Going Radical (Genesis 5)


Don’t you love people watching? We just spent a week on vacation at a resort. I couldn’t help myself. You’d see people, and you’d begin to imagine what their stories might be. For instance, I saw a lot of older men with younger women. I sat there wondering, “Are they father and daughter? Husband and wife?” Everyone has a story, and every story is absolutely fascinating.

If you really want to get to know somebody’s story, you’ve got to learn a bit about their history. You’d have to go back and find out about their life, right back to their first memories. If you really want to learn about them, you have to go back even farther and learn about their parents and grandparents. But that’s not where their story begins. Their story, and your story, goes back much farther than we usually think.

Today, I have one goal and one goal only. I’d like for you to go radical. How many people feel radical today? We usually think of a radical as someone who is extreme and who challenges the norms of culture. The true meaning of radical is related to the idea of going back to the beginning, of returning to your roots. You’re a radical as you trace your story back to the beginning and as you return to your roots. That’s what I want to do today.

Here’s what we often forget: You are a descendent of a family that goes right back to the beginning of time. Your story starts long before you were ever born. Your story is part of a much bigger story.

It’s important to remember where your story begins. We usually think that the opposite of remember is to forget. The opposite of remember is actually to dismember. You’re less than complete when you neglect your history. Because history determines destiny, it’s important for us to go back to our roots. It’s important for us to become radicals in the true sense of the word: that we have gone back to the beginning and understand where our story really begins.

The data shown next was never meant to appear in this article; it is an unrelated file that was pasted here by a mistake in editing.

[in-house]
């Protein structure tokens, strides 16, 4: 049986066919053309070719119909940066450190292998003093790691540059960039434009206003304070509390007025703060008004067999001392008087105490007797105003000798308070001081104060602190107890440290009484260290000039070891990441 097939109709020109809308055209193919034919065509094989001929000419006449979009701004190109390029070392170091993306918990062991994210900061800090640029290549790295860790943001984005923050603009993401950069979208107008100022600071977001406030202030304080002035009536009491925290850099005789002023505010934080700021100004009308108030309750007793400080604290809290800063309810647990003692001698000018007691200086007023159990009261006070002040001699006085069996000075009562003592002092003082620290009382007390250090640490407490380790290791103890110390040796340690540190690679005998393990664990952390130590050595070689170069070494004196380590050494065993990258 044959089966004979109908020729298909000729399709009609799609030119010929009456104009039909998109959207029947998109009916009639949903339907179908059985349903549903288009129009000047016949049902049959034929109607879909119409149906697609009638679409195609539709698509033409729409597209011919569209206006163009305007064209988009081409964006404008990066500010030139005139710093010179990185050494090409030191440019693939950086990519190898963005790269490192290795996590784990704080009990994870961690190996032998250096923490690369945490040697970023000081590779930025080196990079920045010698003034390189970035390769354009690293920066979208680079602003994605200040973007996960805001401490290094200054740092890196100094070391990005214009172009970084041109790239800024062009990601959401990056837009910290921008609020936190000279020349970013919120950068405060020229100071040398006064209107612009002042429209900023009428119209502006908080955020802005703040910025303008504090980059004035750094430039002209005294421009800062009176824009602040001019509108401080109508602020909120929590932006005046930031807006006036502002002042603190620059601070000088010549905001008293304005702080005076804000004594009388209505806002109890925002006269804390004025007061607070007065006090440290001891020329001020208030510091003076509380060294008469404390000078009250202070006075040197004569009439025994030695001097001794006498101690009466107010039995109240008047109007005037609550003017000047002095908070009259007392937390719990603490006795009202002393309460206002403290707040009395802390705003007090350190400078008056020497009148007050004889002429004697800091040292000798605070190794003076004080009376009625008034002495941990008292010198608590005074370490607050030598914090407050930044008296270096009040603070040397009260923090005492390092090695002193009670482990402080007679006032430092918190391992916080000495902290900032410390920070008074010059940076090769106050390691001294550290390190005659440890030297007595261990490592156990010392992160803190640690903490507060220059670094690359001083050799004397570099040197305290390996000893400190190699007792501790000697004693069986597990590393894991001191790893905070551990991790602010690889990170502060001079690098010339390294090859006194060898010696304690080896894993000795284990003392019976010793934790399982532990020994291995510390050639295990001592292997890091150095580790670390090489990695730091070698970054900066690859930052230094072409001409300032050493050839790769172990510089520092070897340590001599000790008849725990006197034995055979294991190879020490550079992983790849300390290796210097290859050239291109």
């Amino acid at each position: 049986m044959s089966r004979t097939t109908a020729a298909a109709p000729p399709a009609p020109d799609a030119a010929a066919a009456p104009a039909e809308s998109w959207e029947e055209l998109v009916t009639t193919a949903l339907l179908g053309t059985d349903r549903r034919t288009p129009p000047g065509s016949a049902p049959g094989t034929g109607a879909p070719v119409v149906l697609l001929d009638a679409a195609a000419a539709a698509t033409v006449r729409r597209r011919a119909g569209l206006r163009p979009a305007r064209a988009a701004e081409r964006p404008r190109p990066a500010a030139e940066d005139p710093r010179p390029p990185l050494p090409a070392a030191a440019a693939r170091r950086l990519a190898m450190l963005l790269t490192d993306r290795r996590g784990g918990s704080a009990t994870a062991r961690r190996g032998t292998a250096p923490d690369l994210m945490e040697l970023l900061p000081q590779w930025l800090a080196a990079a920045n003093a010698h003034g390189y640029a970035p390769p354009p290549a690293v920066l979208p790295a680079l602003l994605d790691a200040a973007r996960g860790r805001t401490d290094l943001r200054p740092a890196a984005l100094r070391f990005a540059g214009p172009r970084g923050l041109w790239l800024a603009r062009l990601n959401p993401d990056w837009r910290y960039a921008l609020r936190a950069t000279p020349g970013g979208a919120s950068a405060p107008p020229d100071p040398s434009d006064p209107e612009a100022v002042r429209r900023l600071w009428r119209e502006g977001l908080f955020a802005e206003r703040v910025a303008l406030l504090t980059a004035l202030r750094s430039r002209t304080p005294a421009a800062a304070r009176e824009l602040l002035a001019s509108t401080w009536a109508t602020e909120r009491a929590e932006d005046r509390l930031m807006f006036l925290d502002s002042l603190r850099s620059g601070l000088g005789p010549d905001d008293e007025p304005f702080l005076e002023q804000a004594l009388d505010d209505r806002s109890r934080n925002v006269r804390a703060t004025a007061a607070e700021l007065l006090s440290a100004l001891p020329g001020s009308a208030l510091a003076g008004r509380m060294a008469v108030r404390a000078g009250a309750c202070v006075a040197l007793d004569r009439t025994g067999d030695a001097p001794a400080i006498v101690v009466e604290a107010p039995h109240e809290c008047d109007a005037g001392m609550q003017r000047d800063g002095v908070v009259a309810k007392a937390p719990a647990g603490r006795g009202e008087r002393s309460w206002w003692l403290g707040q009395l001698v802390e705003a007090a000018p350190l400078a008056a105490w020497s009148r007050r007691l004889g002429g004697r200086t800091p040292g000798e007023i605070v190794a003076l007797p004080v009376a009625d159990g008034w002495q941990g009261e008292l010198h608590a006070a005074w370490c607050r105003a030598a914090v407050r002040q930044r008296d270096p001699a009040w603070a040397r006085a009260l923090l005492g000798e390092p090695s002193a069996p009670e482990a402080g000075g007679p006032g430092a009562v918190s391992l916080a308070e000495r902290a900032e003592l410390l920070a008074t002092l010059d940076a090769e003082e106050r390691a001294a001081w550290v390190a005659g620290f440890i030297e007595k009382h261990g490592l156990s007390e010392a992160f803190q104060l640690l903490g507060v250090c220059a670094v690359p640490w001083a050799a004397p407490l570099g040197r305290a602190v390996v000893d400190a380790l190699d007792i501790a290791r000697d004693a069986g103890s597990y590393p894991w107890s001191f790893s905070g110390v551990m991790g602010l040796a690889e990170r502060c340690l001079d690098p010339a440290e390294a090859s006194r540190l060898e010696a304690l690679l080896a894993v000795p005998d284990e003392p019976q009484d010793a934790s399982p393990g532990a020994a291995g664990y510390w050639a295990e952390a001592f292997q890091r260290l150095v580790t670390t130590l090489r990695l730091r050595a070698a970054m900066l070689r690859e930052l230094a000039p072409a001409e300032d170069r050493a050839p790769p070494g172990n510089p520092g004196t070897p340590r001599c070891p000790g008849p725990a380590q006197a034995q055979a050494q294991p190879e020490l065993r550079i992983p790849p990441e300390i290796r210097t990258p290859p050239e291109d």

So today, I’d like to begin to look at Genesis so we can begin to understand our story. I want to look at the start of our story, at the beginning of a lineage that, if continued, goes directly to you. Genesis 5 is the type of passage we normally skip over, but it’s the start of your family tree. This story is your story. Here’s how it all starts:

This is the history of the descendants of Adam. When God created people, he made them in the likeness of God. He created them male and female, and he blessed them and called them “human.”
When Adam was 130 years old, his son Seth was born, and Seth was the very image of his father. After the birth of Seth, Adam lived another 800 years, and he had other sons and daughters. He died at the age of 930… (Genesis 5:1-5)

And so on, right down to you. This is your story. It’s how we got to where we are today. If we’re going to understand the end of the story, you’ve got to understand how it all began. That’s why I want to start to look at Genesis, the first book of the Bible, as it describes the beginning of our story.

You may wonder why we would look at a document that’s thousands of years old in order to understand ourselves today. You wouldn’t be alone in asking this question. As we start to look at this book, I think we’ll be surprised that it’s not a dusty document that has nothing to say to us today. As you’d expect, since it’s your story, it has a lot to do with understanding ourselves today.